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(1899 - 1985) American novelist and essayist. b. Mount Vernon, New York. BA Cornell University 1921. Recipient of a 1978 Pulitzer Prize. The EB stands for Elwyn Brooks.

White started out as an essayist at the New Yorker in 1929, and wrote there during one of its most influential periods, when writers such as James Thurber and Dorothy Parker were among his colleagues. His New Yorker essays are sharp, concise accounts of life in the city, following his later advice from the Elements of Style to a T.

White studied under William Strunk, Jr. at Cornell, and it was Strunk's original course material that White republished as the Elements of Style. His advice there boils down to two things: write concisely and write correctly.

Partial Biblography:

Is Sex Necessary?, 1929 with James Thurber
Stuart Little, 1945
Here is New York, 1949
Charlotte's Web, 1952
The Elements of Style, 1959
The Trumpet of the Swan, 1970

Sources: http://www.kirjasto.sci.fi/ebwhite.htm
http://www.winsor.edu/library2/ebwhite.htm

E.B. White is best known as the author of the classic children's tales of Stuart Little, Charlotte's Web, and The Trumpet of the Swan. He is also quite well known for writing the 2nd Edition of The Elements of Style, which was a text introduced to him by a former English professor, William Strunk Jr. I really should read it someday.


Elwyn Brooks White was born in 1899, in Mount Vernon, New York. His father had a business making pianos, and did quite well at it. After graduating high school, and a short stint in the Army, White enrolled at Cornell University.

It was there that he first met William Strunk Jr., who was teaching English. While at Cornell, White also wrote for the student newspaper, the Cornell Daily Sun. He also became a member of the Fraternity of Phi Gamma Delta.

He graduated from Cornell in 1921, although for the life of me, I cannot find what kind of degree he received. I'm just going to assume it's some form of Liberal Arts degree.

Update: oakling says re E.B. White: i couldn't find his degree either. i thought i would be able to. i view this as a challenge :) so i wrote to the good folks at the cornell alumni page and this is the word so far: "I do not see anything more specific in the living alumni directories and in the 1921 Cornellian than an A.B. and "Arts and Sciences." I suspect E.B. White majored in English, given his work not only as a creative author but also as one half of Strunk and White. Nonetheless I am asking a colleague in the Division to reply to your query with any information that may be more precise. Response time may vary because of the many information requests our Division receives." As this was well over a year ago, I doubt that a response shall be forthcoming anytime soon.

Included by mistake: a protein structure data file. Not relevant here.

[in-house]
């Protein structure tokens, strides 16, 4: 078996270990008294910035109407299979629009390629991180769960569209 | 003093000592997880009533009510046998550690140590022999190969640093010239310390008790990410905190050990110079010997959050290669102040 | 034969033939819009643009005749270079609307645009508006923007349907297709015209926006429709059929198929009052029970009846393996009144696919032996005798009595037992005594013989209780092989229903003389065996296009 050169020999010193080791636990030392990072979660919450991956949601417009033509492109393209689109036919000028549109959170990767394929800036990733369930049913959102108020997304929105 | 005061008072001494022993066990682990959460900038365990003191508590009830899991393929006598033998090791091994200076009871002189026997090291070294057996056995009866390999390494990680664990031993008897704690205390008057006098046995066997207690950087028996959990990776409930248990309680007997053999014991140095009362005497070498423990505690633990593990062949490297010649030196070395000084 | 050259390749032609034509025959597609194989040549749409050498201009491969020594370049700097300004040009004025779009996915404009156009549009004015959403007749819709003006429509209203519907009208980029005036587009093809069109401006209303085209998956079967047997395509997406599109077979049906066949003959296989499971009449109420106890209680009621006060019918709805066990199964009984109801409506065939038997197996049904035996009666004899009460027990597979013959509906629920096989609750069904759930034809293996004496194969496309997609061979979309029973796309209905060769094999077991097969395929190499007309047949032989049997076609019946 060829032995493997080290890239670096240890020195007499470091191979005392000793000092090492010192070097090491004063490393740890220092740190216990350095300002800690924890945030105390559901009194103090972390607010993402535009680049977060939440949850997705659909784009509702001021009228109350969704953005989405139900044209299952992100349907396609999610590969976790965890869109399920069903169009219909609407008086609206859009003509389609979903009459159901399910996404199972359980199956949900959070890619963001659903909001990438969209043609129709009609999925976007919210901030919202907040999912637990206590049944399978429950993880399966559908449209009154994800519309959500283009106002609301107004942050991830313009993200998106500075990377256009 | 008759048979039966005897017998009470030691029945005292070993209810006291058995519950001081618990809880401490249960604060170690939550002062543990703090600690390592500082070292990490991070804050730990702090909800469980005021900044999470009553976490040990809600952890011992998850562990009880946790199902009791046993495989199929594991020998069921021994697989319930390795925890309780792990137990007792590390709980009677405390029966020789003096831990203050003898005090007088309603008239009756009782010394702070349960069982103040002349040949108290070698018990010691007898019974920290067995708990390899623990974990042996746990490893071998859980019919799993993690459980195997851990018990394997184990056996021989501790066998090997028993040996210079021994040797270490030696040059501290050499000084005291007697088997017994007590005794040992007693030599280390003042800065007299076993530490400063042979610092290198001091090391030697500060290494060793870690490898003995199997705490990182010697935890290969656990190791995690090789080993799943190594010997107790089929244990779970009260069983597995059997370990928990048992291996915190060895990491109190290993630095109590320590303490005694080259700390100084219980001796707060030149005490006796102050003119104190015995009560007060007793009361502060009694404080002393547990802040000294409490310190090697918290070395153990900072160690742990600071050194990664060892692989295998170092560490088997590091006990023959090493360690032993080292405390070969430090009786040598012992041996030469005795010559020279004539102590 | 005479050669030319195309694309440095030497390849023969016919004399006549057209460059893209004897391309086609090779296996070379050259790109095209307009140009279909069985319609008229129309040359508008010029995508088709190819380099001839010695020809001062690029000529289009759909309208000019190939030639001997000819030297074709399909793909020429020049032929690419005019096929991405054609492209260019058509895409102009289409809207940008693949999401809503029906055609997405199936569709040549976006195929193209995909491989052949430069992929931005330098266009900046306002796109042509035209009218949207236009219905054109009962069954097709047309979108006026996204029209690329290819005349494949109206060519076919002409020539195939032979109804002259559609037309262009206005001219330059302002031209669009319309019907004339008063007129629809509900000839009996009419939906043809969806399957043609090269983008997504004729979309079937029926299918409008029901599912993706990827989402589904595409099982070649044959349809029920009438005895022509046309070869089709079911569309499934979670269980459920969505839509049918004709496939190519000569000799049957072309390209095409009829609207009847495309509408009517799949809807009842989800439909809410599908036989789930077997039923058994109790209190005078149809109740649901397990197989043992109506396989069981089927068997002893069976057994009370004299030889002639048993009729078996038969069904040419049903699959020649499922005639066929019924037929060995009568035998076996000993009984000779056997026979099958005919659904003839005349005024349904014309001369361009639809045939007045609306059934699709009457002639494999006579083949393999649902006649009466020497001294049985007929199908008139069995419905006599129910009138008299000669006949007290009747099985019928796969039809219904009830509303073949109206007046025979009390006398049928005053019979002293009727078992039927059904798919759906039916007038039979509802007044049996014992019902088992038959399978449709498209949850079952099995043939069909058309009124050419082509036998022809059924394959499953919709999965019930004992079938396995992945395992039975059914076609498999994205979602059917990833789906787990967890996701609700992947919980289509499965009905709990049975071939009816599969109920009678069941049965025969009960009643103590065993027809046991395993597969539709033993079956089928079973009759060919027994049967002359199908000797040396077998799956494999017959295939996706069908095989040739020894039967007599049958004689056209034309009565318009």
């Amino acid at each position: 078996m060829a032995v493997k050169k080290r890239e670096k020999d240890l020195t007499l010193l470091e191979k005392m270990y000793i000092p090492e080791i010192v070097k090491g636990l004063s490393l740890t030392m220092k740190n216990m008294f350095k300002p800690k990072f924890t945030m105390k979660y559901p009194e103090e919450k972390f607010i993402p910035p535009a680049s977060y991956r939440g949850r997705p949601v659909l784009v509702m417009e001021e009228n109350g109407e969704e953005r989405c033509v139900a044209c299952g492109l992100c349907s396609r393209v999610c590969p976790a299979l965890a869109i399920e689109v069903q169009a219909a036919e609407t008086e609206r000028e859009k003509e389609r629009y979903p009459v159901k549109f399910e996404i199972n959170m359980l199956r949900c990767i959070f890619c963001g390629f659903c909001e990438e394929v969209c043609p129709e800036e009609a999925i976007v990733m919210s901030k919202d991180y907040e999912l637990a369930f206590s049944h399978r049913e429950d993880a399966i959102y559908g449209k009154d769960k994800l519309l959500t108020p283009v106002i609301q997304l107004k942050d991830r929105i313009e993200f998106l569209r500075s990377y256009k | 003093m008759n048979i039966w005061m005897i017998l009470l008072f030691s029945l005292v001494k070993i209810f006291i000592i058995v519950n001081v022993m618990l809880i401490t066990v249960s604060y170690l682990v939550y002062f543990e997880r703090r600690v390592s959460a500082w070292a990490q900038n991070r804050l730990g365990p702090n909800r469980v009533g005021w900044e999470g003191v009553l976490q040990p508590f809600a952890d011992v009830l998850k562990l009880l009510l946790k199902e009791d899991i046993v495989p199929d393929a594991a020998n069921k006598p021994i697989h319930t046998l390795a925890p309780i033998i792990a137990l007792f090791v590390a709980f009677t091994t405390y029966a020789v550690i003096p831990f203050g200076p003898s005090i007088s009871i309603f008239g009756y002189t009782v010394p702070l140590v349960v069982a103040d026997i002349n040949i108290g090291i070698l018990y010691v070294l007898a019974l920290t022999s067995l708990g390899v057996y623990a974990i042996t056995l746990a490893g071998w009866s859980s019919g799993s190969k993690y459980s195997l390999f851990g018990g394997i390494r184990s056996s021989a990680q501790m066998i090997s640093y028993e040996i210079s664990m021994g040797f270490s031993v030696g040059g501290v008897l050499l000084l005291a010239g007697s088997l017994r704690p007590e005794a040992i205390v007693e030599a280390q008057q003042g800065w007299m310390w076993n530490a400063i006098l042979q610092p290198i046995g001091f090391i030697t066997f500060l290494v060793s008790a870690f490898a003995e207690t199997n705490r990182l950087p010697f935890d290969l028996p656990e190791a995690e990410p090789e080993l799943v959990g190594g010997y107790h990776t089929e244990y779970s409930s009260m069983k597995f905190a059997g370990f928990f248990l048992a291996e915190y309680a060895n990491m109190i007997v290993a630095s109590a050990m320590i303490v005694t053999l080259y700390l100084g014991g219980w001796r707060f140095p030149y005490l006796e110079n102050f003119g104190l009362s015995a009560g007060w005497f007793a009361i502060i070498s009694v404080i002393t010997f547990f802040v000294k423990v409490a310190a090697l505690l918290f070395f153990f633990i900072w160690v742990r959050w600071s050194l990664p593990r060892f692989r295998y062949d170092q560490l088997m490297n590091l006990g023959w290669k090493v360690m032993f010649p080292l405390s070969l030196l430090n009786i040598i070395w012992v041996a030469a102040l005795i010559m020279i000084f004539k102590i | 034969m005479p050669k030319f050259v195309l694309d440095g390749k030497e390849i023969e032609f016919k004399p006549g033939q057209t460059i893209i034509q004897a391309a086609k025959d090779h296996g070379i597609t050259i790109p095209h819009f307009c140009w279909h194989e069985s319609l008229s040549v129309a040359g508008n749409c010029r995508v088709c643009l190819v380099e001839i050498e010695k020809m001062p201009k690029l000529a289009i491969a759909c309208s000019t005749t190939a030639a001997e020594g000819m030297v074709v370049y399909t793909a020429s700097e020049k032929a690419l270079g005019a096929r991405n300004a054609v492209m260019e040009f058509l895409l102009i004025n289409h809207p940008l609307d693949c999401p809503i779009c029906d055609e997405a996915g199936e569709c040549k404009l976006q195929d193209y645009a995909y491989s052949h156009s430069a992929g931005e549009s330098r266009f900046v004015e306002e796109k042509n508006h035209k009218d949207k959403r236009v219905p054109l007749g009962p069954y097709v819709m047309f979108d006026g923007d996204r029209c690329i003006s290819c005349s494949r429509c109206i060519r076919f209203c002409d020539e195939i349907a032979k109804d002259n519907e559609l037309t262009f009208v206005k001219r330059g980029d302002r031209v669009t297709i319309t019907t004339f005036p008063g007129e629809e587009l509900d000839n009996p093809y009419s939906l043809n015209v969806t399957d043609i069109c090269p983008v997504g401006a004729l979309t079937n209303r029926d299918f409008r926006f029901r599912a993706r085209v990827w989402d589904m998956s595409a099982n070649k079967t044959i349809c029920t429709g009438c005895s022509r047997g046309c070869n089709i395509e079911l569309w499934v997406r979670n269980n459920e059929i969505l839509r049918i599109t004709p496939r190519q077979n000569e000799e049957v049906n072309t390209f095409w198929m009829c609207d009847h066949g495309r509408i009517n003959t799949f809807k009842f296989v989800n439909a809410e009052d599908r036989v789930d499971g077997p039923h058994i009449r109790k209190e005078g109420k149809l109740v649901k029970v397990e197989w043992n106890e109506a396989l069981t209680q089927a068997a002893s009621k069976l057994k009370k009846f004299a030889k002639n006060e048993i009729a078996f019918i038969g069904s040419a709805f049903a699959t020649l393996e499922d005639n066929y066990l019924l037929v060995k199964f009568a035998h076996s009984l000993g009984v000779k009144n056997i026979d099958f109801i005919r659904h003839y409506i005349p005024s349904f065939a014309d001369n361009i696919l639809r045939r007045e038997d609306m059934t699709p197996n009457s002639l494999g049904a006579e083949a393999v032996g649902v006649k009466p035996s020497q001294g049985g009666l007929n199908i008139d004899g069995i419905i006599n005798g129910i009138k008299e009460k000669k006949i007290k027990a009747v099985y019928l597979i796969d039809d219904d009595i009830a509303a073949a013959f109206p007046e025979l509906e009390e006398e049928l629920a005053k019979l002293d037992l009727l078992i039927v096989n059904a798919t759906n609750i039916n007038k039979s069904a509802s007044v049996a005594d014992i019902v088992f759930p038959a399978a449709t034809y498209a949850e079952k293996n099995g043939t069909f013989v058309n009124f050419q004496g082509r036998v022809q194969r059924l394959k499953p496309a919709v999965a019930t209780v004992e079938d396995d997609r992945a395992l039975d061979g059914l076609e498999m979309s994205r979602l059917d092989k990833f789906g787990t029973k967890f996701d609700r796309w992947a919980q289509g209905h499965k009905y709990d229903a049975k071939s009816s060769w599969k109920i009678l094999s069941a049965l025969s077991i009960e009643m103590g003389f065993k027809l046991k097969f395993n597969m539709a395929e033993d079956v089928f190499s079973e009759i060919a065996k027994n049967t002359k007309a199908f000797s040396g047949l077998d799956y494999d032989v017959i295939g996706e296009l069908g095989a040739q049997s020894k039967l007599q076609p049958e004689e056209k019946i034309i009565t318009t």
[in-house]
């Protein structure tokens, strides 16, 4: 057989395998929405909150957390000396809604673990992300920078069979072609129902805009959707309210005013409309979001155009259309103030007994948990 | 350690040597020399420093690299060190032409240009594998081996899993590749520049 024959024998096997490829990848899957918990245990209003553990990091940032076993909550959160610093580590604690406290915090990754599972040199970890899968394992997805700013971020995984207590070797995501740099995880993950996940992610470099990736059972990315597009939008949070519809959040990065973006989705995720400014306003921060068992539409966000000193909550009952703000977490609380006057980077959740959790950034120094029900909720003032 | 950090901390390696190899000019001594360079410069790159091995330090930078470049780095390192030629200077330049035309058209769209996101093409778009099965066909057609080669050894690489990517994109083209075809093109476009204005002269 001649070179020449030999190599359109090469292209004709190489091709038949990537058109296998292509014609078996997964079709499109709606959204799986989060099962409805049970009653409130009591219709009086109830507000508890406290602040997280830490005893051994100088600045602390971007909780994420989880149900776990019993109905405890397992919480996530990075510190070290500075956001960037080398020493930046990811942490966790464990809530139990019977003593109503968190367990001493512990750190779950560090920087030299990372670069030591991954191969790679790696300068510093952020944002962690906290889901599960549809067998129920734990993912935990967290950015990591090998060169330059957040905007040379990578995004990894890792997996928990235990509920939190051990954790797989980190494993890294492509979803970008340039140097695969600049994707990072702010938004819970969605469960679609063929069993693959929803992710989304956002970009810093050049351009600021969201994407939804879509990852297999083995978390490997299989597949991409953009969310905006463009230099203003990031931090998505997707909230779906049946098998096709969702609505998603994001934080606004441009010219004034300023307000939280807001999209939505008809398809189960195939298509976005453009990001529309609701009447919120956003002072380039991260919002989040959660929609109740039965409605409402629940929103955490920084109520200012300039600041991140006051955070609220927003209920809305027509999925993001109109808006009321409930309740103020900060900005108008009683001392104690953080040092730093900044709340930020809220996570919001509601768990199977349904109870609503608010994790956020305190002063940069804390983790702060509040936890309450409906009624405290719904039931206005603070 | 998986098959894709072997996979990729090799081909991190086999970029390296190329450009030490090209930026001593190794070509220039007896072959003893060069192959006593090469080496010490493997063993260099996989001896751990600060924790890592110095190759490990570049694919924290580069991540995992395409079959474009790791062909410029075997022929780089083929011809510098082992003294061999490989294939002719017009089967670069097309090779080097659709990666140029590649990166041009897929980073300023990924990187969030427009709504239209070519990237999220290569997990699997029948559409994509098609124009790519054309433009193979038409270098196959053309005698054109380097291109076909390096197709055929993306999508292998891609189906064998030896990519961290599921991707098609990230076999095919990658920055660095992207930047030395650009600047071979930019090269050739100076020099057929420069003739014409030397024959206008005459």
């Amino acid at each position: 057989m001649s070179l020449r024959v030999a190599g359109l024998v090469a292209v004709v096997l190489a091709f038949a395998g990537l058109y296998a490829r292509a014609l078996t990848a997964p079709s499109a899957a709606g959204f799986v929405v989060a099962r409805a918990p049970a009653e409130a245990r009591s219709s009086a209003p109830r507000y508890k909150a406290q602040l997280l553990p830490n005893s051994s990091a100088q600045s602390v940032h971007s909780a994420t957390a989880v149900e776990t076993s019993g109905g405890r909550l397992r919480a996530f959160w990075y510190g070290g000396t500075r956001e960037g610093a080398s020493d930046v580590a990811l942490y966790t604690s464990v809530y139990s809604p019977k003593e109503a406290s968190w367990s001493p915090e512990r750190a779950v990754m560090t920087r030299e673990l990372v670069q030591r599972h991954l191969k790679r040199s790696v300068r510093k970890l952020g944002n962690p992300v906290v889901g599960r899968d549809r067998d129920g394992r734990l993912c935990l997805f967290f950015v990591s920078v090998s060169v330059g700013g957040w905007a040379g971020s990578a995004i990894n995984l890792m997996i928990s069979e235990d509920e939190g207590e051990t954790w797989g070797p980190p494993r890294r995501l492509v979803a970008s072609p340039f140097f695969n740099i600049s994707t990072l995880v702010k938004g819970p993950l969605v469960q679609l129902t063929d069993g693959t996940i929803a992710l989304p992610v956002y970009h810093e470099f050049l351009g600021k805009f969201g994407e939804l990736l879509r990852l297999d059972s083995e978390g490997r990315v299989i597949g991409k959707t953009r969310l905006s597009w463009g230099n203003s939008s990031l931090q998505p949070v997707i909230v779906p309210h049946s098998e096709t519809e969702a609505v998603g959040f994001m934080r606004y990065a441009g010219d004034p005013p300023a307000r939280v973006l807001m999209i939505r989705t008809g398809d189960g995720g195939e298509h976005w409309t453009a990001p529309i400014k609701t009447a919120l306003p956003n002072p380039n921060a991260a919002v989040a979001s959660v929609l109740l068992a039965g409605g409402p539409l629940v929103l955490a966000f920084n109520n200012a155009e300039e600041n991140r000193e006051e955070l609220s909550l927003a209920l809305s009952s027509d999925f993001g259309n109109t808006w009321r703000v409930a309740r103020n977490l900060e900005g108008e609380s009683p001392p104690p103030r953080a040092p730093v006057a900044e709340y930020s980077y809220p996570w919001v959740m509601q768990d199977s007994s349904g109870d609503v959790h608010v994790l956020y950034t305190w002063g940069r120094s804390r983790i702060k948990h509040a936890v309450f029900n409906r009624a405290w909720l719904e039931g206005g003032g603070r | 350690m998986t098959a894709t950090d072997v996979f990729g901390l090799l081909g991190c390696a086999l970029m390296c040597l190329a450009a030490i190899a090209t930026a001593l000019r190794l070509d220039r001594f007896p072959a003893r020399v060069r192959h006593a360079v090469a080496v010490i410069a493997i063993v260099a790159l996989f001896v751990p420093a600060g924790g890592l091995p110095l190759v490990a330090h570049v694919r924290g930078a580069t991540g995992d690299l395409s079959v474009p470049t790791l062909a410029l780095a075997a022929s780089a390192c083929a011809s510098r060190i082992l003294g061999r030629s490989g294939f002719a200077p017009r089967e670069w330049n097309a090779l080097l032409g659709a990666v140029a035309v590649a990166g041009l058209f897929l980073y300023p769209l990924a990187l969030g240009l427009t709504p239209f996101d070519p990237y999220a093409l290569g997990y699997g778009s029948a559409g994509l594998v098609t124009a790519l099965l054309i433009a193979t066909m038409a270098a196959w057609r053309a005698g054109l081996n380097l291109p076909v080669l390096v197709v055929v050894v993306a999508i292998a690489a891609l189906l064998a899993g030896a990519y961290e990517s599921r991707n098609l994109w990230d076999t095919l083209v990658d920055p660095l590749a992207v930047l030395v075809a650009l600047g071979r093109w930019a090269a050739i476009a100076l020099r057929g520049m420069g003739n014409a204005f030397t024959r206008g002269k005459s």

For a few years he worked an assortment of reporting jobs across the country. In 1924, he moved back to New York, where he got himself a job at the newly founded magazine, The New Yorker.

It was here that he met Miss Katherine Sergeant Angell, who was the magazine's literary editor. Well, they got to know each other, as tends to happen, and they married in 1929. They had one son together. Katherine also already had a son, Roger Angell, who became a New Yorker associate editor, and is famous for his baseball commentary. I wish my mom worked at a cool magazine so I could write for them. :)

White wrote for The New Yorker for the rest of his career. He did mostly editorial essays, and various verse. He often speculated about technological progress, and its failure to simplify society, urban and rural life, and international relations. He was a big fan of the United Nations.

In 1938, he moved out to a farm in North Brooklin, Maine, and began writing a column for Harper's magazine about his rural life. He continued writing these essays until 1943, and he published an anthology of them called One Man's Meat.

He also co-wrote Is Sex Necessary? with his friend James Thurber, and A Subtreasury of American Humour with his wife, which were published in 1941.

When they were little, his nieces and nephews would bug him to tell them stories. So, he decided to write his own one day. Although he only wrote three novels for children, all three, Stuart Little (1945), Charlotte's Web (1952), and The Trumpet of the Swan (1970), have become classics beloved by children everywhere.

And, in 1959, White published the 2nd Edition of The Elements of Style, which had been standard reading during his days at Cornell University. Well, his version became standard reading in colleges and high schools across the continent.

Throughout his life he had been granted a number of awards, including a Pulitzer Prize, a gold medal from the National Institute of Arts and Letters for his essays and criticisms, and a number of honorary degrees. He was also inducted into the American Academy, and was given the Presidential Medal for Freedom by JFK.

E.B. White passed away on October 1, 1985, from complications due to Alzheimer's disease.


Sources:
www.kirjasto.sci.fi/ebwhite.htm
www.suite101.com/article.cfm/classic_literature/33400
www.teachervision.com/lesson-plans/lesson-1734.html
www.eduplace.com/kids/hmr/mtai/white.html
www.harperchildrens.com/catalog/author_xml.asp?authorID=10499

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